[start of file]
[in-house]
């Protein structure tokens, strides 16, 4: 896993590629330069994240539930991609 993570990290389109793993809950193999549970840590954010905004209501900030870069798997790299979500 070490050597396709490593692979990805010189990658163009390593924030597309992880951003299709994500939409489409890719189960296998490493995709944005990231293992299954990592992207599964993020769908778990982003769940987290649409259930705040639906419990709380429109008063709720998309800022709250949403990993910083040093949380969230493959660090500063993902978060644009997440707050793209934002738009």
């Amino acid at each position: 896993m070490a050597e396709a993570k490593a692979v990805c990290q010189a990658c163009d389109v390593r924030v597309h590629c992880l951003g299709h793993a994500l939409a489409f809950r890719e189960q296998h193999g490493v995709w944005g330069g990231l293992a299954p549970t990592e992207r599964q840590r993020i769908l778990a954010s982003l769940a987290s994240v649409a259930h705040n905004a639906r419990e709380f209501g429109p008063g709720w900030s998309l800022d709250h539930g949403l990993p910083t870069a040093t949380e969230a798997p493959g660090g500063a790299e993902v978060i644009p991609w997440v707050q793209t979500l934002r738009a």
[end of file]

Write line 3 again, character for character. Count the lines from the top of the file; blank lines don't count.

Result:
């Amino acid at each position: 896993m070490a050597e396709a993570k490593a692979v990805c990290q010189a990658c163009d389109v390593r924030v597309h590629c992880l951003g299709h793993a994500l939409a489409f809950r890719e189960q296998h193999g490493v995709w944005g330069g990231l293992a299954p549970t990592e992207r599964q840590r993020i769908l778990a954010s982003l769940a987290s994240v649409a259930h705040n905004a639906r419990e709380f209501g429109p008063g709720w900030s998309l800022d709250h539930g949403l990993p910083t870069a040093t949380e969230a798997p493959g660090g500063a790299e993902v978060i644009p991609w997440v707050q793209t979500l934002r738009a």